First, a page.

Unbeknownst to the children, as they have fun with the magic something else is taking place. Each performance has ‘secretly’ been chosen to stretch and strengthen their muscles and develop coordination in a desired way. A specific move they have to master in order to deliver their performance will also serve them to accomplish a particular skill necessary in daily life.  There can be tears of frustration at the struggle but also tears of joy when breakthroughs are made.  The researchers in Yvonne’s team take note of every child’s results. They measure their speed, their range of movements and other factors.  Then they make use of this data to improve methods to help the children.  Remarkably, many of the young magician participants accomplished practical tasks during the camp they never had done before in their lives.

In learning the magic ‘tricks’, other truly magical things began to happen.


I also discovered a few surprises. Apart from the work on dexterity, it was the triumph of character from all this magic that caught me off guard.  Many of the children came to the camp having faced rejection from others because of being different and some tended to hide their hemiplegia afflicted hand from the world.  It was the experience of learning to be a magician that prompted many of the children to blossom.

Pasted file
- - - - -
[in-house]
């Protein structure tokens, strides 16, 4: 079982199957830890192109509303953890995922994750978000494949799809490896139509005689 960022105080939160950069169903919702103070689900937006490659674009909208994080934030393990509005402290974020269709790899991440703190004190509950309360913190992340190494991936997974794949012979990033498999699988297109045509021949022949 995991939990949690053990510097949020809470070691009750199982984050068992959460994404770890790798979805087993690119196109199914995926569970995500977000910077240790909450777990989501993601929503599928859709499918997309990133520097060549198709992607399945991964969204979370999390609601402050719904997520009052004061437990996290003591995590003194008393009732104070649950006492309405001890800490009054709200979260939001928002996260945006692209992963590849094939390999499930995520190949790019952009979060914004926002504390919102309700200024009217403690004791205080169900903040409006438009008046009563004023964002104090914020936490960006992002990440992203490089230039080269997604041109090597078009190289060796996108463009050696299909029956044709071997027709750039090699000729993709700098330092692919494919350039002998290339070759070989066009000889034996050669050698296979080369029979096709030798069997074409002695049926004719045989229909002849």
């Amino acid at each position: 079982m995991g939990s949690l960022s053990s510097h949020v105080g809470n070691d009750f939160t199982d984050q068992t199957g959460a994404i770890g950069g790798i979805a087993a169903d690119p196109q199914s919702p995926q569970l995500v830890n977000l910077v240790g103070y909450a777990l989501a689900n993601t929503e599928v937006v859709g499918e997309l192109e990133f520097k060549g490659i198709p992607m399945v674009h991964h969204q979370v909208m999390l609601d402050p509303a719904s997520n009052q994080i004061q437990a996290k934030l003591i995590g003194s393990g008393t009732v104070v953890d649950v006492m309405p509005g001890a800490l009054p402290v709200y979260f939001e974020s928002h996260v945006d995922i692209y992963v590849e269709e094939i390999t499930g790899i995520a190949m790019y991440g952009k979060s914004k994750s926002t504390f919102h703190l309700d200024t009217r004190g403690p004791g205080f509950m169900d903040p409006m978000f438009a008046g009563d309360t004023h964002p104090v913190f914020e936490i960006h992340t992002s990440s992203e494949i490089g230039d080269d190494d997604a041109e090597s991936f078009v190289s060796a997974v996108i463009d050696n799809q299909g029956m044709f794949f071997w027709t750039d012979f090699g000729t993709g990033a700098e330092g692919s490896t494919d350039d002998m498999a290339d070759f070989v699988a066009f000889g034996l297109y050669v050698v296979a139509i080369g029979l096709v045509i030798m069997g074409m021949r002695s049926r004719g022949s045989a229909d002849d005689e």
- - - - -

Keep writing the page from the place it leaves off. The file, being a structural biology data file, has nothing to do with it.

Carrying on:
A good magician makes eye contact with his or her audience and confidently presents their performance to those watching.  In learning magic, in a matter of days the young magicians could share new abilities that their parents, friends and peers do not have.  I saw confidence in many children soar, which in turn seems to help with their attitude toward the physical tasks involved in learning how to handle the props. Their improvements in skills with public speaking, their eye contact, their confidence to engage with the world were all the things that turned out to be the real magic.